The next day I was up early, Boy Scout axe, fishing pole, and insulated jacket and mittens at the ready. Now all I needed was permission from Mom to set out on my very first ice fishing excursion. Permission was granted, but with the caveat that just in case I get cold or find a “thin spot”, Mom was going to stand watch and immediately order me back inside the house.
I proceeded out to what I knew was a good spot close to the rock face and chopped a nice hole in the ice. Water immediately came up and covered the surrounding lake ice along with my boots and jean bottoms. No matter. I was about to experience ice fishing. I baited my hook with a piece of left over hot dog from the night before and prepared to be overwhelmed with winter’s cornucopia of various species of hungry fish.
I stood there for a good 30 minutes and nothing happed except my feet got cold. I raised and lowered my pole. I moved from side to side. I even chopped another hole in the ice a few feet from the original. Nothing. Soon my toes were aching and the allure of ice fishing started to fade. “Wasn’t this supposed to be easy,” I thought. “Surely the fish are here. What am I doing wrong?”
I stuck it out for maybe 2 hours. By then my legs were aching and my hands were getting numb. My toes? The feeling had gone away a long time ago! I was cold and the wind had picked up as the early morning dawn gave way to the full sun and the whims of the clouds passing increasingly quickly as I stood there.
Now I knew, really knew, there were fish in this spot. I had caught so many when the lake wasn’t solid. But now they seemed totally uninterested. Or perhaps frozen. Maybe they had all swam up toward the surface and become frozen in this sheet of ice. That certainly would make them incapable of chasing any bait I had offered. Geez, maybe all I’m doing is antagonizing them in their immobile state!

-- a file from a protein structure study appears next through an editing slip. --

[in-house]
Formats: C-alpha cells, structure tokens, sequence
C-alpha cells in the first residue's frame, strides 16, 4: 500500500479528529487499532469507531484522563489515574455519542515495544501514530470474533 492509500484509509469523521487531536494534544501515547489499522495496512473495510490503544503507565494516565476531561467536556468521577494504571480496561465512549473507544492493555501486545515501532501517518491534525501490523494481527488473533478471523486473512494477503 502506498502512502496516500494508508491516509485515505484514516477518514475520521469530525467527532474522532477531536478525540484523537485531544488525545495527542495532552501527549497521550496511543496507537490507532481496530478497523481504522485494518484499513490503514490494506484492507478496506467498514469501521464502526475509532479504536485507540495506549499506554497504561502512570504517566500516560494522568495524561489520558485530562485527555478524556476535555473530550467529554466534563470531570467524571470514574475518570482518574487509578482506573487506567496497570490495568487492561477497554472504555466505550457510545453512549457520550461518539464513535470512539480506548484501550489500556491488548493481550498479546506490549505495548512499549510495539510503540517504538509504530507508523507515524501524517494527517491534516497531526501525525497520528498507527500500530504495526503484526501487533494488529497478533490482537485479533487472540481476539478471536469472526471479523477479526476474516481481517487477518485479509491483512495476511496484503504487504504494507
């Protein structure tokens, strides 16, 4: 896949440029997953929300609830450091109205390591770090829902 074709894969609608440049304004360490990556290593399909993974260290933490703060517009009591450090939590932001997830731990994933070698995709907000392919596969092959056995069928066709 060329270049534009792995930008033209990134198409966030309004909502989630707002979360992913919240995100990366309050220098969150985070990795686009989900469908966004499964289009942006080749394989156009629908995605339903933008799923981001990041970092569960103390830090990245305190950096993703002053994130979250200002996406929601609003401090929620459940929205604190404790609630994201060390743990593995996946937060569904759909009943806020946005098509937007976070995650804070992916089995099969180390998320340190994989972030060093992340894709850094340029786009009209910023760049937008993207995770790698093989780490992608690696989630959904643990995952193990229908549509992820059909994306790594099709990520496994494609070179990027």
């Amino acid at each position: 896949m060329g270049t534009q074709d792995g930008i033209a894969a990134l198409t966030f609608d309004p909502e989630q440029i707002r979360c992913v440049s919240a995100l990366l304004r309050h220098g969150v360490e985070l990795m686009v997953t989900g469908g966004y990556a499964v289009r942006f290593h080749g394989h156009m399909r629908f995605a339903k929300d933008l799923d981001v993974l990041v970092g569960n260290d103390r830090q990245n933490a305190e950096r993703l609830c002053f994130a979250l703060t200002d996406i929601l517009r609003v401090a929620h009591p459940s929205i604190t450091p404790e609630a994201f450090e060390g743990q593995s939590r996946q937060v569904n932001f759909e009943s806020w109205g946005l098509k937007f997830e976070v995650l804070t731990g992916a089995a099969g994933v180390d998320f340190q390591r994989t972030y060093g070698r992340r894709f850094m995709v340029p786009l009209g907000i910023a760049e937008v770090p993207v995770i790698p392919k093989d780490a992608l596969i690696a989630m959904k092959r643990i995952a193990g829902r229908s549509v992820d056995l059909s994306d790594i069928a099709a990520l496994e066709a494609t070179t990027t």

Safe to say this was not an auspicious start to my ice fishing career. By noon I was back in the house. As I shivered and looked for the warmest spot in the kitchen Mom asked, “So how’d you do?”
“The fish just weren’t biting today,” I offered shyly. She just gave me a warm smile, a big hug, and a cup of homemade hot chocolate – with extra cream. This may not have been a practical, everyday substitute for a mess of fish, but that cold and blustery afternoon it was just about as good as it gets.
Now, almost 60 years later, I still haven’t “warmed up” to ice fishing. I know it has to be fun. Too many folks love it. But for me, I’ll stick to fishing when the lake is fluid and the breezes warm, and out of the south.